The Louise Mashburn Native Plant Garden is being developed and maintained by the Forsyth County Master Gardeners to educate the public about native plants of the South, especially those found on Sawnee Mountain.
Plants are labeled with both their Latin and common names, and a tri-fold brochure containing information on the plants is available at the garden’s entrance. The plants that can be found growing wild on the mountain are noted in the brochure and a green dot can be found on their identification sign next to the plant in the demonstration garden.
The public is encouraged to visit the garden often to see the plants go through their seasonal changes. Enhance your time on the mountain by a visit to the garden prior to walking the park’s trails where you can locate, identify and enjoy the plants in their native habitat. Look for the Louise Mashburn Native Plant Garden near the picnic pavilion, just to the left of the playground.
Funding for the garden has been provided by the Forsyth County Master Gardeners, the Georgia Master Gardener Association, and the Forsyth County Parks and Recreation Department.
A benefit of using native plants in a landscape (if they are properly matched to the site conditions) is that they require little maintenance after they become established. However, even native plants need care and attention including adequate moisture when becoming established. The recent drought and watering restrictions have impacted the pace at which we can develop the garden. A number of plants were obtained through plant rescues. Some are just becoming established and have not reached maturity. Additional plants are planned and will be added as plants become available and the weather/season is conducive for planting.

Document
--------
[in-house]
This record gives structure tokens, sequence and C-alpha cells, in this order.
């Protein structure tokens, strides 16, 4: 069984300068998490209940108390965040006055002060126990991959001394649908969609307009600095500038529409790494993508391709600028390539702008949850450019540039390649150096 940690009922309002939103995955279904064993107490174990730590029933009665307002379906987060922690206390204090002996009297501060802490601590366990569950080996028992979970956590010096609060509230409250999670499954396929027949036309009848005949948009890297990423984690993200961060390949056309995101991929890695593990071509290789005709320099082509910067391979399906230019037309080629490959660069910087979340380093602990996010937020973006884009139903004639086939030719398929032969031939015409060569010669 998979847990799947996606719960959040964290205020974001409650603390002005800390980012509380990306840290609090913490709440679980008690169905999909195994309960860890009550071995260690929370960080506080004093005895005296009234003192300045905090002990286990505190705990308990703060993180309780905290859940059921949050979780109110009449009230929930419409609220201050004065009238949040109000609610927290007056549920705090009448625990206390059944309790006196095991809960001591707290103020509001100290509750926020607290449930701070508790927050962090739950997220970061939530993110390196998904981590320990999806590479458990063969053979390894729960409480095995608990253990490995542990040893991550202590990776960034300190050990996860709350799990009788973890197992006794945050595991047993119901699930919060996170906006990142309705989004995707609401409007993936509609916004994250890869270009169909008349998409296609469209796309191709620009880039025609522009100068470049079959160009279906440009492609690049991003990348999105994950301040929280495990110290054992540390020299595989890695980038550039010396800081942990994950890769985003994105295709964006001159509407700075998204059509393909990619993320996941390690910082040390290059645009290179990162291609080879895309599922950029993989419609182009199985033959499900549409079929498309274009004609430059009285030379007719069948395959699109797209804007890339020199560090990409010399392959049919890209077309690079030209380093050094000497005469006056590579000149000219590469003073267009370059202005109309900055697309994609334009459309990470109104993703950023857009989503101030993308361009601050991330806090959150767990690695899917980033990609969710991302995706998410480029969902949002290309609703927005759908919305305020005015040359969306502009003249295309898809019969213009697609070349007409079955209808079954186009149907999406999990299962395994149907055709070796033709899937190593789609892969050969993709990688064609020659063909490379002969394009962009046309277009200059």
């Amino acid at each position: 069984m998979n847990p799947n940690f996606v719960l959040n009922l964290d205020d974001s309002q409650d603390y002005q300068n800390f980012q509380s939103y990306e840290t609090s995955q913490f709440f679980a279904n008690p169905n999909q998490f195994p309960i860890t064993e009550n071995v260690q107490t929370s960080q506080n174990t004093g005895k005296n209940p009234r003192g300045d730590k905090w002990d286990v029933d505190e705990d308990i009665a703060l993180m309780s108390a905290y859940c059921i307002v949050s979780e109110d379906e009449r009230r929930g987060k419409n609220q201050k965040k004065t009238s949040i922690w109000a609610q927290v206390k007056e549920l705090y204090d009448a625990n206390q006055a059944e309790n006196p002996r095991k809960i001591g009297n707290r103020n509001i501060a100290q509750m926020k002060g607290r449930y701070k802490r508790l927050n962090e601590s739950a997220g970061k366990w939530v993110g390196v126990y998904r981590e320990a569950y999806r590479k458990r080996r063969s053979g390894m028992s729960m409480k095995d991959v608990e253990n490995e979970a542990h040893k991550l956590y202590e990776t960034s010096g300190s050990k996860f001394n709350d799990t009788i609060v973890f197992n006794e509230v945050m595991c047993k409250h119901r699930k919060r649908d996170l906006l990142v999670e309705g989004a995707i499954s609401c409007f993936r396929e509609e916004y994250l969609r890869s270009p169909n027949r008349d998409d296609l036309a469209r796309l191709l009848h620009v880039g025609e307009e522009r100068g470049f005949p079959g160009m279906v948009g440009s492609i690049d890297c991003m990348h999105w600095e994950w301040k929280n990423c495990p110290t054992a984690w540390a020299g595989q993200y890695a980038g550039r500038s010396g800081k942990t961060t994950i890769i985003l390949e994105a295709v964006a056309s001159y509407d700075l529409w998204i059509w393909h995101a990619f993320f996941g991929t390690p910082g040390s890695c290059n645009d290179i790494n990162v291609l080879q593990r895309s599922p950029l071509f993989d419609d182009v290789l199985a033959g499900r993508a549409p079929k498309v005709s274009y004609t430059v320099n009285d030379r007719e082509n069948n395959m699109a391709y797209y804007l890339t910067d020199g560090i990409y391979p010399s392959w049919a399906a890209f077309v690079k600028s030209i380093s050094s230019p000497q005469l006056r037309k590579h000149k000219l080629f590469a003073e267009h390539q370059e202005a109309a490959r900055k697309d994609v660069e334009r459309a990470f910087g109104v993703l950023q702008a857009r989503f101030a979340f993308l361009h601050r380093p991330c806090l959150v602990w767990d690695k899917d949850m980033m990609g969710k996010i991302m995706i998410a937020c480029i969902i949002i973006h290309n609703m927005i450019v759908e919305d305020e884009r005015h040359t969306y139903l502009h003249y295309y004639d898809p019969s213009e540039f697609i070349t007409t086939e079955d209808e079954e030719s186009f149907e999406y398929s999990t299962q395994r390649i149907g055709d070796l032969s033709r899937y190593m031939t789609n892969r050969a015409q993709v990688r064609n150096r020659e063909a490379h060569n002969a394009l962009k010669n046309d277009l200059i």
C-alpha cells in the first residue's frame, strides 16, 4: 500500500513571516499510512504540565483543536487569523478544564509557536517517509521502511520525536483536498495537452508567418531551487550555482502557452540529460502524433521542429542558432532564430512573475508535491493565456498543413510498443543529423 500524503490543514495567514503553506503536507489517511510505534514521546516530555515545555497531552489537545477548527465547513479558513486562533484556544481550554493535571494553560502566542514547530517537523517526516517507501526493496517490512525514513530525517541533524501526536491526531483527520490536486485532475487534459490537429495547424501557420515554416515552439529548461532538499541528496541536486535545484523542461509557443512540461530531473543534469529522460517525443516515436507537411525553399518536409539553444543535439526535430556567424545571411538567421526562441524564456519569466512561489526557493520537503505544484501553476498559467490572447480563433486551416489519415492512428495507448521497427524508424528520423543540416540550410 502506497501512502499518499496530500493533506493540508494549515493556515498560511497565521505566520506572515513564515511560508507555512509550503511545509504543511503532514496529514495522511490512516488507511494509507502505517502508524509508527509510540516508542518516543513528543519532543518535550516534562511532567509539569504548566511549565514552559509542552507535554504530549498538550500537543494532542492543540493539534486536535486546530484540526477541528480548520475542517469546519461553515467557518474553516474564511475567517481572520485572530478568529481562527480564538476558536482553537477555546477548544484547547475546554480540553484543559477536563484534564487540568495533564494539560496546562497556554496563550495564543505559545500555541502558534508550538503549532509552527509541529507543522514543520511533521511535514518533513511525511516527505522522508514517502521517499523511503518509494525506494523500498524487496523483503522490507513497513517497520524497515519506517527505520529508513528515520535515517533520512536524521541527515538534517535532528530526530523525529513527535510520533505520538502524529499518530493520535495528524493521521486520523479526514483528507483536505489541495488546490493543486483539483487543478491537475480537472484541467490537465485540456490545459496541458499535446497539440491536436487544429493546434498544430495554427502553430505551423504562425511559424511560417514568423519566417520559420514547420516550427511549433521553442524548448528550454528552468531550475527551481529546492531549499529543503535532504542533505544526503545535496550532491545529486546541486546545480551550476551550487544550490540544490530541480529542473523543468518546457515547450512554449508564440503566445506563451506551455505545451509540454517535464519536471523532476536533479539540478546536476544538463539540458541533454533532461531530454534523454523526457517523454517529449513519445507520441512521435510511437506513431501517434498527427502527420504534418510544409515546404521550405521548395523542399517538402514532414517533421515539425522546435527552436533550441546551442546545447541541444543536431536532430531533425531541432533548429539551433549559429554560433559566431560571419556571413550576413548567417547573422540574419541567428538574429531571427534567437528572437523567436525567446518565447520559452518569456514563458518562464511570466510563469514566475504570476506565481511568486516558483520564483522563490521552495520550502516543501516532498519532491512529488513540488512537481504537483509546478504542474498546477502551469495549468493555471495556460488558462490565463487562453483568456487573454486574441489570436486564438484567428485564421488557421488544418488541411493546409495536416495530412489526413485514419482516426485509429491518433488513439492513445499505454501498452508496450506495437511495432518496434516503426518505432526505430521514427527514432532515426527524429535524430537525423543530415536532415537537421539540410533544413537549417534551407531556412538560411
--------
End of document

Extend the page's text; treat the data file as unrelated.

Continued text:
The initial Garden was created in the fall of 2005 at a nearby location in the Preserve. In late 2006 a Recreation Management Plan completed by UGA recommended that the Garden be moved to the present location to give it more visibility and to better utilize the area. Additional benefits of the move were proximity to a water source, a larger area, and sun and shade exposures. The garden was created in its present location in the spring of 2007.
What you find on the mountain must stay on the mountain for the enjoyment of others as well as the survival of the plants in the wild. Many of these native plants are fragile. When they are small or dormant you may not see them and they can be injured or killed by even the smallest of footsteps. Please stay on the trail both in the garden and on the mountain.
Sawnee Mtn. Preserve
2500 Bettis-Tribble Gap Road
Cumming, GA 30040
M-F 8:30 am - 5:00 pm
Saturday 10:00 am – 5:00 pm
Sunday 1:00 pm – 5:00 pm